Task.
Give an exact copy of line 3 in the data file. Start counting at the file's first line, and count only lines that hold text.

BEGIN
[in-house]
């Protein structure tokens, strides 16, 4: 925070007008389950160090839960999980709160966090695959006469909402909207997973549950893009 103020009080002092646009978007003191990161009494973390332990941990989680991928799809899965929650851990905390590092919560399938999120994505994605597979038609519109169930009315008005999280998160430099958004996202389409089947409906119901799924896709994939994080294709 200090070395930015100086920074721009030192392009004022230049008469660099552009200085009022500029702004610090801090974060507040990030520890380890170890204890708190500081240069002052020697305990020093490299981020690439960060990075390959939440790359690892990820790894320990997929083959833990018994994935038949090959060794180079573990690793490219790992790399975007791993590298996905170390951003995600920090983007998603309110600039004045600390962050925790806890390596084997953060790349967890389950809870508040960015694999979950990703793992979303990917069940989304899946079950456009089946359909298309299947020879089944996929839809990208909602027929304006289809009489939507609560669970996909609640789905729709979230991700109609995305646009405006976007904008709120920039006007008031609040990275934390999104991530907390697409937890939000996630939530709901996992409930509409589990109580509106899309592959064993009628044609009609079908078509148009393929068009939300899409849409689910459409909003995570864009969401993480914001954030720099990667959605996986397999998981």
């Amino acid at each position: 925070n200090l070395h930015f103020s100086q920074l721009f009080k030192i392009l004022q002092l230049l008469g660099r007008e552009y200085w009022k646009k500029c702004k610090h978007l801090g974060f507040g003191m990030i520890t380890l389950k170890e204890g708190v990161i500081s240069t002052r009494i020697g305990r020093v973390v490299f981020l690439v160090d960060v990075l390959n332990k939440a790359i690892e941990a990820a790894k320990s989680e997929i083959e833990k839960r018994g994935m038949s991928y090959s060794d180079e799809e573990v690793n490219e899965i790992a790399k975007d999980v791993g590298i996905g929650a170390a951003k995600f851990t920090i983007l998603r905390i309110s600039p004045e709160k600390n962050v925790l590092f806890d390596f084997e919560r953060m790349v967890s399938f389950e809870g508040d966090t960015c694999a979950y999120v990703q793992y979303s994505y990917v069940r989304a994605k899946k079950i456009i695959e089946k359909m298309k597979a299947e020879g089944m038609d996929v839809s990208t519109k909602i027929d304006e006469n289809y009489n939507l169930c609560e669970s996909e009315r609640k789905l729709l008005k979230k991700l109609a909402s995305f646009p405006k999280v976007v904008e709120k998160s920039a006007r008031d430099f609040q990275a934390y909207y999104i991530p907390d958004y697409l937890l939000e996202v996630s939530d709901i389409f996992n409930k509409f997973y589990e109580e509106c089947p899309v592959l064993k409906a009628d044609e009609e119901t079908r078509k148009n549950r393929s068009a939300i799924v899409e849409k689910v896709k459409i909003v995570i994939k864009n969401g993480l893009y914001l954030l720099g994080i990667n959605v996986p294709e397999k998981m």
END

């Amino acid at each position: 925070n200090l070395h930015f103020s100086q920074l721009f009080k030192i392009l004022q002092l230049l008469g660099r007008e552009y200085w009022k646009k500029c702004k610090h978007l801090g974060f507040g003191m990030i520890t380890l389950k170890e204890g708190v990161i500081s240069t002052r009494i020697g305990r020093v973390v490299f981020l690439v160090d960060v990075l390959n332990k939440a790359i690892e941990a990820a790894k320990s989680e997929i083959e833990k839960r018994g994935m038949s991928y090959s060794d180079e799809e573990v690793n490219e899965i790992a790399k975007d999980v791993g590298i996905g929650a170390a951003k995600f851990t920090i983007l998603r905390i309110s600039p004045e709160k600390n962050v925790l590092f806890d390596f084997e919560r953060m790349v967890s399938f389950e809870g508040d966090t960015c694999a979950y999120v990703q793992y979303s994505y990917v069940r989304a994605k899946k079950i456009i695959e089946k359909m298309k597979a299947e020879g089944m038609d996929v839809s990208t519109k909602i027929d304006e006469n289809y009489n939507l169930c609560e669970s996909e009315r609640k789905l729709l008005k979230k991700l109609a909402s995305f646009p405006k999280v976007v904008e709120k998160s920039a006007r008031d430099f609040q990275a934390y909207y999104i991530p907390d958004y697409l937890l939000e996202v996630s939530d709901i389409f996992n409930k509409f997973y589990e109580e509106c089947p899309v592959l064993k409906a009628d044609e009609e119901t079908r078509k148009n549950r393929s068009a939300i799924v899409e849409k689910v896709k459409i909003v995570i994939k864009n969401g993480l893009y914001l954030l720099g994080i990667n959605v996986p294709e397999k998981m």